Vaping may help some people quit smoking cigarettes, but it's not harmless, so if you don't smoke, don't start vaping.
Key points about vaping
- Vaping products are a less harmful alternative to smoking for people who are looking to quit the habit and become smokefree.
- If you don’t smoke, don’t start vaping. Vaping is not harmless, so only do it to help you to quit smoking.
- The best thing you can do for your health is be smokefree and vape free.
- It is illegal to sell vapes to under-18s, vaping is banned in legislated smokefree areas and most advertising and sponsorship of vaping products is not allowed.
- Don't vape if you are pregnant. The liquid heated to produce the vapour in e-cigarettes contains chemicals that may harm your unborn baby.
What is vaping?
Vaping is the use of an electronic device that heats a liquid turning it into an aerosol (vapour) which the person inhales. Vape devices are also known as e-cigarettes or vapes. Vaping liquids often contain chemicals, flavours and nicotine. They do not burn tobacco or produce tar or carbon monoxide. Read about the different vaping devices here.
Is vaping safe?
Although more research is needed into the long-term effects, we do know that the risks of smoking are likely to be much greater than the risks of vaping BUT there are still risks to your health from vaping. That means it's better to switch from smoking to vaping, but if you don't smoke, don't start vaping. Read here about how to best switch to vaping, to quit smoking and read the section below on the Side effects of vaping.
Avoid vaping if you are pregnant
The vapour contains cytotoxic (harmful to cells) and carcinogenic (cancer-causing) chemicals that can harm unborn babies. The best thing for the health of you and your baby is to quit smoking and if you don’t smoke, don’t vape while pregnant. If you are struggling to become tobacco free, there are safe treatments for use in pregnancy called nicotine replacement therapy (NRT). Read about NRT here.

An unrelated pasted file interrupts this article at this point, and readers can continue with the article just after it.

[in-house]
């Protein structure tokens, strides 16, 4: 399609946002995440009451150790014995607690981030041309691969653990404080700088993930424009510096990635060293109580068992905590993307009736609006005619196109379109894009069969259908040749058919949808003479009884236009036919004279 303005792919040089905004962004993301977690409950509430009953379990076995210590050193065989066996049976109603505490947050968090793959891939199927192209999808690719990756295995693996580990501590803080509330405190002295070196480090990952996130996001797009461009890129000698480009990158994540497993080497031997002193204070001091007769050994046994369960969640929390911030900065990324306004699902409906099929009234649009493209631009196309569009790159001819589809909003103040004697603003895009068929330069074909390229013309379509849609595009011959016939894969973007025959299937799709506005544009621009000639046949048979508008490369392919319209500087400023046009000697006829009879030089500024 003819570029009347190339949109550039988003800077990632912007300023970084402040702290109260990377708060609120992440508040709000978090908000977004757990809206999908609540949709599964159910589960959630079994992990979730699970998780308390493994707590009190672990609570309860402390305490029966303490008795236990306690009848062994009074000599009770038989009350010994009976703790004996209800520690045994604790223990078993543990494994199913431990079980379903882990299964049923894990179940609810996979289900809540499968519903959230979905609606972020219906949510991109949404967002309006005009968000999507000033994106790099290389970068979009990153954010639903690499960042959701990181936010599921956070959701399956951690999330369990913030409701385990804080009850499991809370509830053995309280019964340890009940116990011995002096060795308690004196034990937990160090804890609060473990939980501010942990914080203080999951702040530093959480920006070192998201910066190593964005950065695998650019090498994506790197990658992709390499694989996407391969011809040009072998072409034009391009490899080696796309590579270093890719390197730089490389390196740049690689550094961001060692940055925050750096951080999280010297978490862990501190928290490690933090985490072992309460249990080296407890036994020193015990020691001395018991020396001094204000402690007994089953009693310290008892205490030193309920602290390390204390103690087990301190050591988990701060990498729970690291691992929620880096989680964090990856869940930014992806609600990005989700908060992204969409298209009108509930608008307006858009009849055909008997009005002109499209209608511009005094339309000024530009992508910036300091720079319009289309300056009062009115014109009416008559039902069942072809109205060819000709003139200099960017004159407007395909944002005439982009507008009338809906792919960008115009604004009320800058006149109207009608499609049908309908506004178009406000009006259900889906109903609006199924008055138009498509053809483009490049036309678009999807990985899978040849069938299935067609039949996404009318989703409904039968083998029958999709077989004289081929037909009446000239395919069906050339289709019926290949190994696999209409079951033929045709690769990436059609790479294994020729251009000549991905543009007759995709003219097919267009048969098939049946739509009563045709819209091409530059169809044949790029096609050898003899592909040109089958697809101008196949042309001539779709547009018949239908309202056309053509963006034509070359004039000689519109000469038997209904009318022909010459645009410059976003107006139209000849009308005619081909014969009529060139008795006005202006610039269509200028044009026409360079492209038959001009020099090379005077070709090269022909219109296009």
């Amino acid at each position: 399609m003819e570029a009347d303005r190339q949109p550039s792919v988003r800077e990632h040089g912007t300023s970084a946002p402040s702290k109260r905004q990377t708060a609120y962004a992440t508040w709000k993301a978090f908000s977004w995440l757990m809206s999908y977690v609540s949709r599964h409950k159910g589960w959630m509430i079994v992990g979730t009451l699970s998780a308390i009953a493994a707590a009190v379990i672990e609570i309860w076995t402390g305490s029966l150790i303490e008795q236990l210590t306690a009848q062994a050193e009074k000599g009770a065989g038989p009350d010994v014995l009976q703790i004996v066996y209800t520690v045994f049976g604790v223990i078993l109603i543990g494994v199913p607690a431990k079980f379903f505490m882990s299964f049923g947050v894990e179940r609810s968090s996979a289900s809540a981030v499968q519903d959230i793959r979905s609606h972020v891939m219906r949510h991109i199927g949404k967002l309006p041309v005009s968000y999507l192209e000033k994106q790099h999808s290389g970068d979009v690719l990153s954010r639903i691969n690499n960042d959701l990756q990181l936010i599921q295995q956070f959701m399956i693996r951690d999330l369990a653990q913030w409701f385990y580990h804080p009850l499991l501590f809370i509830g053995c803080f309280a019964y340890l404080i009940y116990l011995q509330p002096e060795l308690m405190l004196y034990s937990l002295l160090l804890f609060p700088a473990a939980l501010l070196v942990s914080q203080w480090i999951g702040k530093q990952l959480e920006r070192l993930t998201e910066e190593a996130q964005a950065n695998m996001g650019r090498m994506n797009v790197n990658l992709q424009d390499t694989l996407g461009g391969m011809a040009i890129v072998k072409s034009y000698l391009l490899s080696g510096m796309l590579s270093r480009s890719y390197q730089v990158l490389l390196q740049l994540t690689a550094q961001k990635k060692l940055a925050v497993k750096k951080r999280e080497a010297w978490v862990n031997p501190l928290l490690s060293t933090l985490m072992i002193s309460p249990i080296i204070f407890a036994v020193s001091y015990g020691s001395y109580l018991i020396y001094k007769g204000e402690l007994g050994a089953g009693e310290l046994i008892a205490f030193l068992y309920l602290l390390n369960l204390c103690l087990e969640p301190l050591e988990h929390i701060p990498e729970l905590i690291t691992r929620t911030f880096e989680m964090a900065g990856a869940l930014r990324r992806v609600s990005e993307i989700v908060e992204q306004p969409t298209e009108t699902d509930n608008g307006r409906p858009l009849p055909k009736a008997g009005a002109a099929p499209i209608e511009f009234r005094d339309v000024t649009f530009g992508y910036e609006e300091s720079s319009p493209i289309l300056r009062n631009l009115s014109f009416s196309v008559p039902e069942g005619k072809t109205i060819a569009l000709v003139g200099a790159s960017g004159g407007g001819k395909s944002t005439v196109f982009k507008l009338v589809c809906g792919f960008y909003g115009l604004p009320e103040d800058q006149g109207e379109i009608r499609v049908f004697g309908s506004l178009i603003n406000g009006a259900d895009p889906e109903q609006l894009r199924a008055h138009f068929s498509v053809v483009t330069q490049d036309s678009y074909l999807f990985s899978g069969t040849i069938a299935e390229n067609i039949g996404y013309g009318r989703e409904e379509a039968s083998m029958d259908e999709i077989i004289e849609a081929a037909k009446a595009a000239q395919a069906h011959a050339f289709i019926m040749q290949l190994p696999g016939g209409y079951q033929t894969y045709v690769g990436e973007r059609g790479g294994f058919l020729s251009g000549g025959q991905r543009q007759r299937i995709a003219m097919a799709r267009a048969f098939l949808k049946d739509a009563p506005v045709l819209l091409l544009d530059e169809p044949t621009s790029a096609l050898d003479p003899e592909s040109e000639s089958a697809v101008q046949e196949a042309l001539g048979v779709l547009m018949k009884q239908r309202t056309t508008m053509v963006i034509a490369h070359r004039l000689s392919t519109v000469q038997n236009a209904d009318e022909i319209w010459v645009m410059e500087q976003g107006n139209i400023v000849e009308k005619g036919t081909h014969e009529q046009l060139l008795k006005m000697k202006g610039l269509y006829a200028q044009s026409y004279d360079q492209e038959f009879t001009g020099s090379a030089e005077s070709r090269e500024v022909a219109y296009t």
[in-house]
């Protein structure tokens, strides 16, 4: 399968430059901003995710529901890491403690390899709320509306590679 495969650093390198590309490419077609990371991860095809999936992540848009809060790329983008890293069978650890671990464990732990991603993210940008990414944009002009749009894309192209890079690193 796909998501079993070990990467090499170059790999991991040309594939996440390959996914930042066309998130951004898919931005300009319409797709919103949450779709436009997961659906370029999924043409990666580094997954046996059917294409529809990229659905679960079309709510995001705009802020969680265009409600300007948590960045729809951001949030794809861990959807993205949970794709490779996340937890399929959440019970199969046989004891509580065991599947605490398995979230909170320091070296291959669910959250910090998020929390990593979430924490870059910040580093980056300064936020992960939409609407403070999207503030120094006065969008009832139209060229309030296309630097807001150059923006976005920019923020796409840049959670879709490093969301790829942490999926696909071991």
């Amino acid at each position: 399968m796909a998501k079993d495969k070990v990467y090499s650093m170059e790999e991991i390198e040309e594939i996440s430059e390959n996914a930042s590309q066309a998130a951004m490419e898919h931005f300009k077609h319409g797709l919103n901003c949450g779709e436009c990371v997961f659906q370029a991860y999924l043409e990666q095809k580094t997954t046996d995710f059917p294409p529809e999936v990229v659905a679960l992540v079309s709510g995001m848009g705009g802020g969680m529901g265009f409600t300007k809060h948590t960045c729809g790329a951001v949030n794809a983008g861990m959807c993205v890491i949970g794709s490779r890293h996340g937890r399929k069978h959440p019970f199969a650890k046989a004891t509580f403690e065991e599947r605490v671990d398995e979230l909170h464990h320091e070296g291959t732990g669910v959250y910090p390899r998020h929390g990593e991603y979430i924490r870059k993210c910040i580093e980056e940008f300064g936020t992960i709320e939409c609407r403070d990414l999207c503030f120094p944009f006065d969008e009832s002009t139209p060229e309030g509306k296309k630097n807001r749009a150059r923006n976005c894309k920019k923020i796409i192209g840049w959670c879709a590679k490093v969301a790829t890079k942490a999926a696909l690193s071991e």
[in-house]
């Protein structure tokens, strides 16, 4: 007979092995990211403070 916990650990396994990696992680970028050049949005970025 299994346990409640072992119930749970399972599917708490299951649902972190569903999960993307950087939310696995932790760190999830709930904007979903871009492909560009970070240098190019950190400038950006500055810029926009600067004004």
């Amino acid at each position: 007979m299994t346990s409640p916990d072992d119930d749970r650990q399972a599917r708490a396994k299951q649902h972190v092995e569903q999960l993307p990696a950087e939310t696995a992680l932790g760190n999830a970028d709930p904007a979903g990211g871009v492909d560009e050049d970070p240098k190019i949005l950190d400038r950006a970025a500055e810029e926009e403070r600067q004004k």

Seek support and advice through your local stop smoking service, doctor, midwife or Quitline, and talk to others who have successfully quit. Find support services here.
Image credits: Canva
Don't vape around children
Even though the nicotine in e-cigarettes poses little danger for adult smokers, it can be lethal (cause someone to die) if taken in large amounts. So, it’s important to keep e-cigarettes and e-liquids somewhere that children can’t reach. By not vaping around children, you can also avoid them from starting vaping. There are worrying numbers of children who have started vaping but were not previously smoking. Read about How to talk to your kids about vaping.
Is vaping legal?
Vaping products manufactured from tobacco and heated tobacco products can be legally sold in New Zealand. However, under the Smokefree Environments and Regulated Products (Vaping) Amendment Act 2020 (the Amendment Act) most advertising of these products is banned and it is illegal to sell them to young people under the age of 18.